BACKGROUND: Ultrafiltration is not commonly used because of higher incidence of worsening renal function without improved decongestion. We examined differential outcomes of high versus low fluid removal and preserved versus reduced ejection fraction (EF) in CARRESS-HF (Cardiorenal Rescue Study in Acute Decompensated Heart Failure). METHODS AND RESULTS: Baseline characteristics in the ultrafiltration arm were compared according to 24-hour ultrafiltration-based fluid removal above versus below the median. Patients were stratified by EF (≤40% or >40%). We compared clinical parameters of clinical decongestion during the hospitalization based on initial (≤24 hours) response to ultrafiltration. Cox-proportional hazards models were used to identify associations between fluid removal <24 hours and composite of death, hospitalization, or unsched-uled outpatient/emergency department visit during study follow-up. The intention-to-treat analysis included 93 patients. Within 24 hours, median fluid removal was 1.89 L (Q1, Q3: 1.22, 3.16). The high fluid removal group had a greater urine output (9.08 versus 6.23 L, P=0.027) after 96 hours. Creatinine change from baseline to 96 hours was similar in both groups (0.10 mg/dL increase, P=0.610). The EF >40% group demonstrated larger increases of change in creatinine (P=0.023) and aldosterone (P=0.038) from baseline to 96 hours. Among patients with EF >40%, those with above median fluid removal (n=17) when compared with below median (n=17) had an increased rate of the combined end point (87.5% versus 47.1%, P=0.014). CONCLUSIONS: In patients with acute heart failure, higher initial fluid removal with ultrafiltration had no association with worsening renal function. In patients with EF >40%, ultrafiltration was associated with worsening renal function irrespective of fluid removal rate and higher initial fluid removal was associated with higher rates of adverse clinical outcomes, highlighting variable responses to decongestive therapy.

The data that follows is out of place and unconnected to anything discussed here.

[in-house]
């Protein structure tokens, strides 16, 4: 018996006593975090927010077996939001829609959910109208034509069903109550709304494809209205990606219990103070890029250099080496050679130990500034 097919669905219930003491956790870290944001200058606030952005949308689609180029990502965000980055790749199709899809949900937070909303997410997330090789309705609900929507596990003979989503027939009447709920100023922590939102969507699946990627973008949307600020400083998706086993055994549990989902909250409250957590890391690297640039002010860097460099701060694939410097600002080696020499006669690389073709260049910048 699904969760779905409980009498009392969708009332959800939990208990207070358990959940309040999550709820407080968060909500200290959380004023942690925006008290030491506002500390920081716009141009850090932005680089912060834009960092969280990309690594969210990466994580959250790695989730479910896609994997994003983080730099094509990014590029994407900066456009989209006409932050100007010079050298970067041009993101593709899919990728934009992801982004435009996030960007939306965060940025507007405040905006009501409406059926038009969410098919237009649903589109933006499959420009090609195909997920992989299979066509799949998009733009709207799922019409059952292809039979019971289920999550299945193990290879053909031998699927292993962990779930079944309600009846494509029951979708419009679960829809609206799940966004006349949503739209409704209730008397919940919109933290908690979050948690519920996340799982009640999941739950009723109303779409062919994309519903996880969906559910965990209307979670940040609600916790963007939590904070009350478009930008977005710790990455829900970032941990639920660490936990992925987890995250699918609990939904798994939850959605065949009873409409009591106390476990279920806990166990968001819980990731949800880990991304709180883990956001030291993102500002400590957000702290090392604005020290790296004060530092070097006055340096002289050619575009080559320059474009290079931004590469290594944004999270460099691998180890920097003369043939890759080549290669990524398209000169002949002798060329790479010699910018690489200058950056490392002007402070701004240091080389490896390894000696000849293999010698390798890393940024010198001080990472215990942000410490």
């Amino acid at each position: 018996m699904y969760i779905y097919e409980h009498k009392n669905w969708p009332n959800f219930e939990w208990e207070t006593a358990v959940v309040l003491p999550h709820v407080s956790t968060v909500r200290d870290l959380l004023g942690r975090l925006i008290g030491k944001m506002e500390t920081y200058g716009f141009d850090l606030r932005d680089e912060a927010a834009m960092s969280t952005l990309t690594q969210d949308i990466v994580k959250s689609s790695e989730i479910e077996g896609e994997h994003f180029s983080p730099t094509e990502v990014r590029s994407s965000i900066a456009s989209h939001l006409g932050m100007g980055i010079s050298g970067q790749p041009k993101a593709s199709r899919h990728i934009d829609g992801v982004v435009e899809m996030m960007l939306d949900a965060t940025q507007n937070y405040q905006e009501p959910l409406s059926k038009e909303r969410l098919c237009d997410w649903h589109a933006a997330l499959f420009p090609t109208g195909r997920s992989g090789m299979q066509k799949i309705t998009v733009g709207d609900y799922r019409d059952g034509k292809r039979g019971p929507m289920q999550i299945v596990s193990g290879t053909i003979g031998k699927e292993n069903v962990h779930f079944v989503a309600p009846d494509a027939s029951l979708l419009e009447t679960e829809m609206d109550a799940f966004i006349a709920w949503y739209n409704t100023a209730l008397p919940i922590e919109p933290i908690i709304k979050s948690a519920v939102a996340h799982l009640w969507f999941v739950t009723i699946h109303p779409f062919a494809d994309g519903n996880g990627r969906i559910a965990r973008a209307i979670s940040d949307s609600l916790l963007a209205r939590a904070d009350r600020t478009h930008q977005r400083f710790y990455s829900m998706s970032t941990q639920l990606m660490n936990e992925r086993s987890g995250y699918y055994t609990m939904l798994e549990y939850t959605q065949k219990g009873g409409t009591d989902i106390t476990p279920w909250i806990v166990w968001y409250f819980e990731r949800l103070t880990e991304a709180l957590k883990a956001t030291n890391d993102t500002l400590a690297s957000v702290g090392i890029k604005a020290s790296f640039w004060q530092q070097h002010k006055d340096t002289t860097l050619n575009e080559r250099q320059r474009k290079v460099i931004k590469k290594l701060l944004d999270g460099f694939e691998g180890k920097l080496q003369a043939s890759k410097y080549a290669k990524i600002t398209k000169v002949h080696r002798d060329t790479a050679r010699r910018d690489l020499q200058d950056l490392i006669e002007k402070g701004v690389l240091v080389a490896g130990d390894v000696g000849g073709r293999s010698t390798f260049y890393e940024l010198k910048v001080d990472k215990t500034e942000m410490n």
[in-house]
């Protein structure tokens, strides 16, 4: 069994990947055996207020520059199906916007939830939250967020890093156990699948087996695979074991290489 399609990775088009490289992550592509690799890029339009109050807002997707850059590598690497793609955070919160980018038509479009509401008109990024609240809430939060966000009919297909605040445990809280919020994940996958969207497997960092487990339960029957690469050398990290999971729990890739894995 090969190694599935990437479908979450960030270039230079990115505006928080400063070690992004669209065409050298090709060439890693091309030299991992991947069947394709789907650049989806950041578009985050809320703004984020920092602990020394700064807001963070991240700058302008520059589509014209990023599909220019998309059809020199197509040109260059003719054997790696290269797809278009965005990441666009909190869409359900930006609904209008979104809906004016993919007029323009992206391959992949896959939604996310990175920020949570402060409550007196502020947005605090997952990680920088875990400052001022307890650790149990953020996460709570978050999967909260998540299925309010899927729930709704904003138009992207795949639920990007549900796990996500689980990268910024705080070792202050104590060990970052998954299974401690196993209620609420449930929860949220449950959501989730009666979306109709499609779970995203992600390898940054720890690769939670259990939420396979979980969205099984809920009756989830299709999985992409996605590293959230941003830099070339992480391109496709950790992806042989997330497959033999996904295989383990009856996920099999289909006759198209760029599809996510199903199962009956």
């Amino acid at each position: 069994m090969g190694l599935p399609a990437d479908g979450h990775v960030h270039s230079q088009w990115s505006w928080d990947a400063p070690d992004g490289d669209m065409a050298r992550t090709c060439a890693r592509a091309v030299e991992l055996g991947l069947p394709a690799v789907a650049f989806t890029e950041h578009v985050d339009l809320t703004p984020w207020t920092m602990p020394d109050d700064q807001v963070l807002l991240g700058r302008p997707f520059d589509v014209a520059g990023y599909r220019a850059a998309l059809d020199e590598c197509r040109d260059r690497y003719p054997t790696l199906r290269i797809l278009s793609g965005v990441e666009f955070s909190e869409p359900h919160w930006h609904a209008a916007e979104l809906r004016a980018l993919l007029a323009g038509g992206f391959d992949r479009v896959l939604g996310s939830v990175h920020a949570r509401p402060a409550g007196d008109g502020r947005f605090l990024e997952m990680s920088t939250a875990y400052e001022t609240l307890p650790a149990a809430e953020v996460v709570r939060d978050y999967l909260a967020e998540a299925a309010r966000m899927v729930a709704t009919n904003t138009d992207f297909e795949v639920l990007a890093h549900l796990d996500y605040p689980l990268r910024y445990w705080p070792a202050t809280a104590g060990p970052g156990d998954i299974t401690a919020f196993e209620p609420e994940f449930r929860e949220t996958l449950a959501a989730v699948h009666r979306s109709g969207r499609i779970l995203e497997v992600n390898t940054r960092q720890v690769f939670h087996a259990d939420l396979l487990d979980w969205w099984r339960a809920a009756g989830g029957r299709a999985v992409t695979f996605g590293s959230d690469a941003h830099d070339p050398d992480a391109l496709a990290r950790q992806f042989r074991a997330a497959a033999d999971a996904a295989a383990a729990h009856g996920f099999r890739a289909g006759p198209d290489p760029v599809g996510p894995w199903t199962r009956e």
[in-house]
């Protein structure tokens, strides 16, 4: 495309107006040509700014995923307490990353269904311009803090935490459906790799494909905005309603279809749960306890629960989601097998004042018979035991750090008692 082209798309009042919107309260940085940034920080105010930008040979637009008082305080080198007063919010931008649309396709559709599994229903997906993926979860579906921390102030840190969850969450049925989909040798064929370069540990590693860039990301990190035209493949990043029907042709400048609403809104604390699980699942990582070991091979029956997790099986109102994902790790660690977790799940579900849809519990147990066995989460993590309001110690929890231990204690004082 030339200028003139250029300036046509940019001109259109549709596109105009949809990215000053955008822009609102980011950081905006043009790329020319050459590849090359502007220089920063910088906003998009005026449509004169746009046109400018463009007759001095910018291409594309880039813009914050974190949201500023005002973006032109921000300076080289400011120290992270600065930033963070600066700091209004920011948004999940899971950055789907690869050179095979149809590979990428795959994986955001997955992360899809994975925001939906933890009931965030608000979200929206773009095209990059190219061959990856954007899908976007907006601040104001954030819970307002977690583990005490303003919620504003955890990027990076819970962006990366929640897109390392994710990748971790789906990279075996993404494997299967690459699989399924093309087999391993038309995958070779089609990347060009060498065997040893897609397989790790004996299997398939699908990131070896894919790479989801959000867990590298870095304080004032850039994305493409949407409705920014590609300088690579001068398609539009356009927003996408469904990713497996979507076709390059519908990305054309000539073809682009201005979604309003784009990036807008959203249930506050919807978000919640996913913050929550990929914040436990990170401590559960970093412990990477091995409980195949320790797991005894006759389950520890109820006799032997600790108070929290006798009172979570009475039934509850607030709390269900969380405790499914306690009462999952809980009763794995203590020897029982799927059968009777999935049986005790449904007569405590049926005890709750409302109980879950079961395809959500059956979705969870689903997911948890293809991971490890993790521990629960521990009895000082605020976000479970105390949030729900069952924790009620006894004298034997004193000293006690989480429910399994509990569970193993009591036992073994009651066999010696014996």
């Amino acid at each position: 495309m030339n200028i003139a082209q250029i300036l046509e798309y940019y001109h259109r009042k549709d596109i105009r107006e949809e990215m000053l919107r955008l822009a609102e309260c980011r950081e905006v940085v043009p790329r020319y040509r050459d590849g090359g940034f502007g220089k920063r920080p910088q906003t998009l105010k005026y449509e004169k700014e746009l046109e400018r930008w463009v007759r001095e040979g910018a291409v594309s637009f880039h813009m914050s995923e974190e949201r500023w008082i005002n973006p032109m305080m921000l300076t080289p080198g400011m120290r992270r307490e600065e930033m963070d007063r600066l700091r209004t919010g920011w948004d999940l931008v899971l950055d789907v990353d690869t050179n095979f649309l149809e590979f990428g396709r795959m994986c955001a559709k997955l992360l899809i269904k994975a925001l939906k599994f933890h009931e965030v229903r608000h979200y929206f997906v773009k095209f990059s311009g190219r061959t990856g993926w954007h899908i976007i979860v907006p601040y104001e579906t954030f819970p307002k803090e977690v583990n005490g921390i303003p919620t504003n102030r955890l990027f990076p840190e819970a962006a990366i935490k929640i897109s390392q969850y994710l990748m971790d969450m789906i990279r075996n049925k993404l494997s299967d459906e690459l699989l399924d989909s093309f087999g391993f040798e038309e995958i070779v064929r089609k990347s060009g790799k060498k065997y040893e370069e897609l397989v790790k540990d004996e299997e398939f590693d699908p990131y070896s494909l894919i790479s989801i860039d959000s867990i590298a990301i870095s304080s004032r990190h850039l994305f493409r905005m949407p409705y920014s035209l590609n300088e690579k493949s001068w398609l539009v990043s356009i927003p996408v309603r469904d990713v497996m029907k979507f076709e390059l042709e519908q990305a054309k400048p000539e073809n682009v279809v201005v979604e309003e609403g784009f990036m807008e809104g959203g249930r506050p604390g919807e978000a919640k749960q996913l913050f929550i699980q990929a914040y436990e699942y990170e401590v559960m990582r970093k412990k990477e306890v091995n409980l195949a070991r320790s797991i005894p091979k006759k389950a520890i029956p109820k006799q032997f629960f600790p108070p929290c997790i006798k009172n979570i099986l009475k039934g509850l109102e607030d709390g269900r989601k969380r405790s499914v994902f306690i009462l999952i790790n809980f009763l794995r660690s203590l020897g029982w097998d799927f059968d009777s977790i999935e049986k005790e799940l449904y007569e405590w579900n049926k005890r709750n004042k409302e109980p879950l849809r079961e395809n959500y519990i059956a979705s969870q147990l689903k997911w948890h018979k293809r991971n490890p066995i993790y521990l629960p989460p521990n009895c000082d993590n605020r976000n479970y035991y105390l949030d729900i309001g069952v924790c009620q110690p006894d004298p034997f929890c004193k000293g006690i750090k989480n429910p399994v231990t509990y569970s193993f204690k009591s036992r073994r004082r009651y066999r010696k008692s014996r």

- Heart failure
ASJC Scopus subject areas
- Cardiology and Cardiovascular Medicine